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When is a conversation about an offer of something, not a conversation about an offer of something?

August 30, 2011

Link History to this thread:
7. Finally an Answer!
6. Restating the Problem
5. Limited Atonement and the Falsification of the Sincere Offer of the Gospel

4. When is a conversation about an offer of something, not a conversation about an offer of something?
3. When is an offer not an offer?
2.God and Green Spotted Unicorns
1. James Anderson’s Argument for a Sincere Offer Based on a Limited Provision

When is a conversation about an offer of something, not a conversation about an offer of something?

When it is a conversation about how the thing offered is received.

The following reply from me to Steve Hays is a friendly attempt to move the conversation along. I have been working on this for a few days now. I have taken the time to put this together because it appears that certain details are causing confusion. While there is a lot I agree with what Steve says below, I just cannot help thinking it all misses the point. We clearly have different concepts of what “offer” is, and what it means to make an offer of something.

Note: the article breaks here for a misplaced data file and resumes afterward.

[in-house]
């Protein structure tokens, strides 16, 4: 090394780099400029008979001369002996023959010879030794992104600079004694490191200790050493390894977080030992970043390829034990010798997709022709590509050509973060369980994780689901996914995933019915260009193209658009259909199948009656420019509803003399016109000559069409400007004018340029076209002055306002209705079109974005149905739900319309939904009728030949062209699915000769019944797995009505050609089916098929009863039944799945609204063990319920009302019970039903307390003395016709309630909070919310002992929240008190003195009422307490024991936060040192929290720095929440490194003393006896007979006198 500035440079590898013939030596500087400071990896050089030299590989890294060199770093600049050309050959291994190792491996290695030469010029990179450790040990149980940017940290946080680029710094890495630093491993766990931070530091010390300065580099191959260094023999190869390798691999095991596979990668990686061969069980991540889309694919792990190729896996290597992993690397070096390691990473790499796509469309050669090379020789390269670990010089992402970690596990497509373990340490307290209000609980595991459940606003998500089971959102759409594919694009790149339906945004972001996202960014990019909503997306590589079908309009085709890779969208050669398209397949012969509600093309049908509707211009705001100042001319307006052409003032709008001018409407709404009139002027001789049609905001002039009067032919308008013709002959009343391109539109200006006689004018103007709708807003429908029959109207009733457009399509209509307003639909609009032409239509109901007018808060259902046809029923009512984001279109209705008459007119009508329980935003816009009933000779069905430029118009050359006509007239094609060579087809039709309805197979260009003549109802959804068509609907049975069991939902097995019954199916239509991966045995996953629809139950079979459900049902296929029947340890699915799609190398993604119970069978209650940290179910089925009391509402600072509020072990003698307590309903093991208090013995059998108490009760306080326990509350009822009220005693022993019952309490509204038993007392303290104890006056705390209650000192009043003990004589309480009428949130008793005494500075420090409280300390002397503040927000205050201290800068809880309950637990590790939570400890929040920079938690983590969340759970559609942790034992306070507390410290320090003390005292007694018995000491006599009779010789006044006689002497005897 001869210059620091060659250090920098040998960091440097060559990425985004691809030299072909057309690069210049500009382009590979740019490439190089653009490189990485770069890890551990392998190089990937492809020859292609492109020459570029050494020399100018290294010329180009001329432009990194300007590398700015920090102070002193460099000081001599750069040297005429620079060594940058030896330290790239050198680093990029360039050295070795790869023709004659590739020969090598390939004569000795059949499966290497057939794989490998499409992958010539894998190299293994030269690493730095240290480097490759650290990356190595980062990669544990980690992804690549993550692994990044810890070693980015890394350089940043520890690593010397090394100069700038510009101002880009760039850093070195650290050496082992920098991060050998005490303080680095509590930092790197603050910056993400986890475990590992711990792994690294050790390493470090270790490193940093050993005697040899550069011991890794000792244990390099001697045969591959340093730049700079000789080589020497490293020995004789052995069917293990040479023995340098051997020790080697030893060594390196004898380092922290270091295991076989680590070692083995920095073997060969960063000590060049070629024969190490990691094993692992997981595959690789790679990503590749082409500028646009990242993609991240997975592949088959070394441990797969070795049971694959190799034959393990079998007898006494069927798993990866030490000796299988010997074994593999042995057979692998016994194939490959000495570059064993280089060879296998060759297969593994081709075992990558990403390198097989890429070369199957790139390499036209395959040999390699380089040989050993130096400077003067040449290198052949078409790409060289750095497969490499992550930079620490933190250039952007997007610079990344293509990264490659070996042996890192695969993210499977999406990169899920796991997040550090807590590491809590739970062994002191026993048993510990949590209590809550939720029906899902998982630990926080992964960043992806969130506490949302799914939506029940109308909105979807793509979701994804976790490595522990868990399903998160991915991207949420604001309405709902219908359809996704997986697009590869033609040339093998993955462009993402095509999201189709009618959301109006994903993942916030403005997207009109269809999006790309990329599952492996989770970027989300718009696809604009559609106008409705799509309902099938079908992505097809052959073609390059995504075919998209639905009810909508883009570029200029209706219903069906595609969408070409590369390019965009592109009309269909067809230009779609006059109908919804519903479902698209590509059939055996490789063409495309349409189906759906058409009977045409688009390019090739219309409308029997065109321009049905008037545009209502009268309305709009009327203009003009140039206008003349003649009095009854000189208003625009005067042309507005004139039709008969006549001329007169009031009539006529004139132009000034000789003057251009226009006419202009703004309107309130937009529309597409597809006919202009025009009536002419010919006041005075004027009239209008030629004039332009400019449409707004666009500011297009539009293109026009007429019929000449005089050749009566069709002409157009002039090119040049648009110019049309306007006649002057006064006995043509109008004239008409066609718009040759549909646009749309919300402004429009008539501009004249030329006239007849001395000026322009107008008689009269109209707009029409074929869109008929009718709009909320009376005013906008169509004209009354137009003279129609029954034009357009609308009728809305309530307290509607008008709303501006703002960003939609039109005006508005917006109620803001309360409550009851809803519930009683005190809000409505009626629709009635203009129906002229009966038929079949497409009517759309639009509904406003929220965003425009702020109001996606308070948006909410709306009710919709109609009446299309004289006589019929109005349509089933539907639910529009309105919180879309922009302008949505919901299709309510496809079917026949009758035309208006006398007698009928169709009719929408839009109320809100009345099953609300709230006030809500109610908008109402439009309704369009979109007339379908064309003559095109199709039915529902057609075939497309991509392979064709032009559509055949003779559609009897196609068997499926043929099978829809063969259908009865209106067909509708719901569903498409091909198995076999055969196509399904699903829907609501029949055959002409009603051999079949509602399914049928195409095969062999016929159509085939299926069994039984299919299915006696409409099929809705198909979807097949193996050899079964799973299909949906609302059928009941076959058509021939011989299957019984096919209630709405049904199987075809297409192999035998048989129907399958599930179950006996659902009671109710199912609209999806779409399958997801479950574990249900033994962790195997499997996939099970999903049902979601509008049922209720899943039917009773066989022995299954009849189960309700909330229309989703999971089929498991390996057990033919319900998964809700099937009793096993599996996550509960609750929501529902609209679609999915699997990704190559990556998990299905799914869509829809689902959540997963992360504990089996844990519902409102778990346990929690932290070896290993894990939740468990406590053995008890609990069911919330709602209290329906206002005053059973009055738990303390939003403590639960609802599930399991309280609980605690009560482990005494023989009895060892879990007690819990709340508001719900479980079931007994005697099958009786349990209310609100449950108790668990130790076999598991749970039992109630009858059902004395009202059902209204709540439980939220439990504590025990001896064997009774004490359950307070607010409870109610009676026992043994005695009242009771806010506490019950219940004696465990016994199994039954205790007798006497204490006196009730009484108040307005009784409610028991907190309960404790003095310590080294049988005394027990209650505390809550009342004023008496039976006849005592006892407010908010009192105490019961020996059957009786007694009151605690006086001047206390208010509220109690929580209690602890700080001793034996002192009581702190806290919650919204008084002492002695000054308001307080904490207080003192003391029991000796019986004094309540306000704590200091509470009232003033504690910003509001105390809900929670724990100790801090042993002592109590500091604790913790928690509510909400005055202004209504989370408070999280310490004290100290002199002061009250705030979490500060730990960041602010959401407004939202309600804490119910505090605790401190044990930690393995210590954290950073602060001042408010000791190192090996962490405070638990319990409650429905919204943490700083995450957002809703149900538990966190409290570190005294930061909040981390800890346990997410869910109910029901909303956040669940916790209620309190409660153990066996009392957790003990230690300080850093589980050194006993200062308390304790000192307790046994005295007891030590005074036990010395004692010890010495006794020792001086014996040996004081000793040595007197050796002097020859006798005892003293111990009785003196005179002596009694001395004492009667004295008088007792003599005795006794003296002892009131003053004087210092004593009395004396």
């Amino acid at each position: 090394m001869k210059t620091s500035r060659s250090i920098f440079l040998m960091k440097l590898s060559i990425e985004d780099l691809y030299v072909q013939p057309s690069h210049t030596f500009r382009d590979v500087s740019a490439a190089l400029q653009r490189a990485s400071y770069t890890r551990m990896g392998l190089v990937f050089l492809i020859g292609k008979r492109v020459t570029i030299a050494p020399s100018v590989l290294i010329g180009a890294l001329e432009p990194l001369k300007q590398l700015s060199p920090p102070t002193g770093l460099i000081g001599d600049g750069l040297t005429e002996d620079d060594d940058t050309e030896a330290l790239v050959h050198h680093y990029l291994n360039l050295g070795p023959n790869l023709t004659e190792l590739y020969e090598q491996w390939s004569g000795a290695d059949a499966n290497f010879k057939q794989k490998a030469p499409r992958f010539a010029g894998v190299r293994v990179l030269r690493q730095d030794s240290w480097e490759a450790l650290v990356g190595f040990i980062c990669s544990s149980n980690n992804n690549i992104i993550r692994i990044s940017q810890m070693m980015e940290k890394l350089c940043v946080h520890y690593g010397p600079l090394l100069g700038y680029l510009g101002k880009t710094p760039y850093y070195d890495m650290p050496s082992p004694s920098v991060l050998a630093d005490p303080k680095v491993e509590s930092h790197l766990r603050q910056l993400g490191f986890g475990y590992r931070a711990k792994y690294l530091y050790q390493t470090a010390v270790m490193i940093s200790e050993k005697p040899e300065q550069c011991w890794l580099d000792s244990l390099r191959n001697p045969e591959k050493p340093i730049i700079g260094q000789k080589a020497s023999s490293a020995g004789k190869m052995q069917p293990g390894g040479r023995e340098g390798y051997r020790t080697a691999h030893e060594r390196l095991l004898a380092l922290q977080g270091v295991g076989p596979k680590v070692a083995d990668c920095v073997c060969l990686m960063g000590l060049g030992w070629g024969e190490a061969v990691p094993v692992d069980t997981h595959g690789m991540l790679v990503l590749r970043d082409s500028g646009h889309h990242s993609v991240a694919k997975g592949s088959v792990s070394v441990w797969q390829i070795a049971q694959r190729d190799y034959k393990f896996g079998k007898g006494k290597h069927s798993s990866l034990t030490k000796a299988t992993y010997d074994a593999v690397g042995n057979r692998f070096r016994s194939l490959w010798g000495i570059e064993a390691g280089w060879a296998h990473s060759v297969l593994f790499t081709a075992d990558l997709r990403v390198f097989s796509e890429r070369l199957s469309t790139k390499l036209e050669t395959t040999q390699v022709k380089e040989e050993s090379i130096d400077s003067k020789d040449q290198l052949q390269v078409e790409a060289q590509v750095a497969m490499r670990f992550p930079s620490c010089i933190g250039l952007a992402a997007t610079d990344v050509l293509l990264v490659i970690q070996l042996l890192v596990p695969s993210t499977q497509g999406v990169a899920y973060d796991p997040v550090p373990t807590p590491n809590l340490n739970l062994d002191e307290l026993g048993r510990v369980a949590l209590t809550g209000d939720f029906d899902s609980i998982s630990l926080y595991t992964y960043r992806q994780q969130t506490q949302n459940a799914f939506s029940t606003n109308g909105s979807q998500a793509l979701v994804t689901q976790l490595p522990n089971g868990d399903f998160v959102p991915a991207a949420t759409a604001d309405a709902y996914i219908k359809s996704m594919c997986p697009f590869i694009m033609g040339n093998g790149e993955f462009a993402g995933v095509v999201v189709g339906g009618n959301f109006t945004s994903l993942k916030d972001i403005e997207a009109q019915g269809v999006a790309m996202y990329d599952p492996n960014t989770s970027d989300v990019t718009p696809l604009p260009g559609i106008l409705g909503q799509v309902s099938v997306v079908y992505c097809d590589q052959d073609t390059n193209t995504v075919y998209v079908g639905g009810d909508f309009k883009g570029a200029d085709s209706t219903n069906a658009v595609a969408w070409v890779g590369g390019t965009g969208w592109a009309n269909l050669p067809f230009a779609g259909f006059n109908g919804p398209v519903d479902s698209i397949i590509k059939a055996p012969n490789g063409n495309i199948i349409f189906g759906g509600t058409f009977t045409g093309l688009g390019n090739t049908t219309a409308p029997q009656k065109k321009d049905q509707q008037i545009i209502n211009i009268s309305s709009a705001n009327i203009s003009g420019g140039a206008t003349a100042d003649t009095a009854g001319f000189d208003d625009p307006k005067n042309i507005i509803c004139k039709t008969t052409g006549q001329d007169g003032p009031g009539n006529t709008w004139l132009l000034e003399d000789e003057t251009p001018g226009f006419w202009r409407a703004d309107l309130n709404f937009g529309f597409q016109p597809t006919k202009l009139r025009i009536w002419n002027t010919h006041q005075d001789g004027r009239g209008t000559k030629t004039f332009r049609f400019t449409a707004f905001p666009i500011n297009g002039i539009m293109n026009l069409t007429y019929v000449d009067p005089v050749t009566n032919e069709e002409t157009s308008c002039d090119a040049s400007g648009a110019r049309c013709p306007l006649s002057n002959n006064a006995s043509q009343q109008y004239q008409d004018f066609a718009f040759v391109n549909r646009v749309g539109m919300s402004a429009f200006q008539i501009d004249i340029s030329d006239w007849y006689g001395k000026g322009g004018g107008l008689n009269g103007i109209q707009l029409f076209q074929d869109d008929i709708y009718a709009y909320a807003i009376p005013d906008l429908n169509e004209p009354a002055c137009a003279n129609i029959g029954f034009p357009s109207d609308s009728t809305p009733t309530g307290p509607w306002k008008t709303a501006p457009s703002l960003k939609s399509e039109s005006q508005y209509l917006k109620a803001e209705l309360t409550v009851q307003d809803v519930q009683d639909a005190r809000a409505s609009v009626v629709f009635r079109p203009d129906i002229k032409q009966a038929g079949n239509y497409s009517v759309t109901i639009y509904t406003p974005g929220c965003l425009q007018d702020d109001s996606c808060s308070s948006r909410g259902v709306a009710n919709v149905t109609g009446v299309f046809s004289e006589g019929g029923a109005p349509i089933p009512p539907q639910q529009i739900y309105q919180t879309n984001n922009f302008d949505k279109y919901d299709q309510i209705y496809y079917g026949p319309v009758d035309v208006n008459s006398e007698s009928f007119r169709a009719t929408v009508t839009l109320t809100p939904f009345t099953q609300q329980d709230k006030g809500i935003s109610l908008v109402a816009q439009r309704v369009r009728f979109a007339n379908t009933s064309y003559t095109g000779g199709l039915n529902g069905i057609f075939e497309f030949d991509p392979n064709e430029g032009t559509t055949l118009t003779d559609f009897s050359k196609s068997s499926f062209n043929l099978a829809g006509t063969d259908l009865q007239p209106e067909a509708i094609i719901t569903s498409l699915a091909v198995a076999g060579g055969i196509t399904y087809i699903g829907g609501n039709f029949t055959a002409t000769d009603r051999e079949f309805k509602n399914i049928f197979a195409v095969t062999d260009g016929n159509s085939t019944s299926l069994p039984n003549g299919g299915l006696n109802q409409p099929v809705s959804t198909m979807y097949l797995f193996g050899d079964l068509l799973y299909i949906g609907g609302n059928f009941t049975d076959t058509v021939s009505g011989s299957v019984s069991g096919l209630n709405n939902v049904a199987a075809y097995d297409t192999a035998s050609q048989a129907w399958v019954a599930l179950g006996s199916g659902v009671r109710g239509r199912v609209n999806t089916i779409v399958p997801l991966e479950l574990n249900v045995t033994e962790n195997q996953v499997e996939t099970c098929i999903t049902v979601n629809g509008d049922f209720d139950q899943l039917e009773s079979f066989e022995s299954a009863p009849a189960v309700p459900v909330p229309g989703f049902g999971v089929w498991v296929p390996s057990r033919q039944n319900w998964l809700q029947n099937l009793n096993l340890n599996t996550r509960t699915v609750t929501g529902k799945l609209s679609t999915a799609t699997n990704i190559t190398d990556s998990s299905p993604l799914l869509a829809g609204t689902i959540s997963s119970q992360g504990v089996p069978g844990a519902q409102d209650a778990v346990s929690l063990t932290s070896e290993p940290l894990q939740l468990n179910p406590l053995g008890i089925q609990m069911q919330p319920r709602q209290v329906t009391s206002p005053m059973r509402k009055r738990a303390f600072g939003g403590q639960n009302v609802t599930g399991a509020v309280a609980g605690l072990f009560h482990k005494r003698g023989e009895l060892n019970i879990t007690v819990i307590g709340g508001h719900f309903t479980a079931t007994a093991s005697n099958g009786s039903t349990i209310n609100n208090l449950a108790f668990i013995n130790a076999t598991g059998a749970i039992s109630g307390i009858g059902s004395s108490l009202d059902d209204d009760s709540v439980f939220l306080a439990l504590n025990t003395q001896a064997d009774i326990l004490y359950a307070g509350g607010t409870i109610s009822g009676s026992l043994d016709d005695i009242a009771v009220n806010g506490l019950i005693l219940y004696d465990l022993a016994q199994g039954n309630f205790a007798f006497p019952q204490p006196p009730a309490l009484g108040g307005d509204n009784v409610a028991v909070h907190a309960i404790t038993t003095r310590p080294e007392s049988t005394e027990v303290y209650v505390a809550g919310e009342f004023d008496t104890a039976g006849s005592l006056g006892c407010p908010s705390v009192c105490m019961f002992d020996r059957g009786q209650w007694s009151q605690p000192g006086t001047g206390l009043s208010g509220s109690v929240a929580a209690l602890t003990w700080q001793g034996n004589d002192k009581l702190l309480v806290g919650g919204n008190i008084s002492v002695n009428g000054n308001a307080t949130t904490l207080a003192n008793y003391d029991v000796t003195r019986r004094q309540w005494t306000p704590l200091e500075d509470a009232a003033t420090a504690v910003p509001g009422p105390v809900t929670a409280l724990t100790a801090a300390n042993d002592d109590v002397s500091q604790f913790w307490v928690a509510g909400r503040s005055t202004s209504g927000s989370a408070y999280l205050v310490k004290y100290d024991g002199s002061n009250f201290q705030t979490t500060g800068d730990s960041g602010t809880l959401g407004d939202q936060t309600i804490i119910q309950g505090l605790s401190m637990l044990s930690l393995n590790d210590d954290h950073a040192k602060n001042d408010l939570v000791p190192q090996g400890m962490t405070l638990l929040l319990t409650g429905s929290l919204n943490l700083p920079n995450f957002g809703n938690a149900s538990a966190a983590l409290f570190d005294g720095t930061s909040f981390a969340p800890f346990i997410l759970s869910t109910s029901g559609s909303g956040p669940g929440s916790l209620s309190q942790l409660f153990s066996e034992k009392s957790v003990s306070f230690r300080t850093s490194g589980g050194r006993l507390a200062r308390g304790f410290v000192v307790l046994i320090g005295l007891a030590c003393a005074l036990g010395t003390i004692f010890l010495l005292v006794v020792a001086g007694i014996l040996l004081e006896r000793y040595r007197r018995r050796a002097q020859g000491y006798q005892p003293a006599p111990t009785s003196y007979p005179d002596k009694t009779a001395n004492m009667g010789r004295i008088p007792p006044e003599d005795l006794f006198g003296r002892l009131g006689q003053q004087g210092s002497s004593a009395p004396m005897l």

What is more, I really think that the attempt to fixate on parsing the word “offer,” to find any and every possible exception really misses the point.

Some introductory thoughts and points:

1) There are two issues. The first issue is basic: Does God make an offer? Does God make a sincere offer? Does God’s offer even need to be sincere? Does God make a well-meaning offer. Does God’s offer even need to be well-meant? When the conversation turns on these sorts of questions, the conversation has gone awry already. It is already turning on Hypercalvinist versus evangelical Calvinist axis points.

The second issue is, on the terms of evangelical Calvinism, can God’s offer of forgiveness to those whom he cannot confer forgiveness be sincere?

Right now, we are bogged down in the first issue. However, I believe that for most folk the issue is pretty straight-forward. That is, it has been our experience that for the most part those who want to challenge the very meaning of constitutes a sincere offer are generally those who have already made a pre-commitment to Hypercalvinist categories, either tentatively or fully. You can tell these people by the way they get all bent out of shape so quickly. :-)

2) For many, the debate will ultimately come down to these pre-commitments: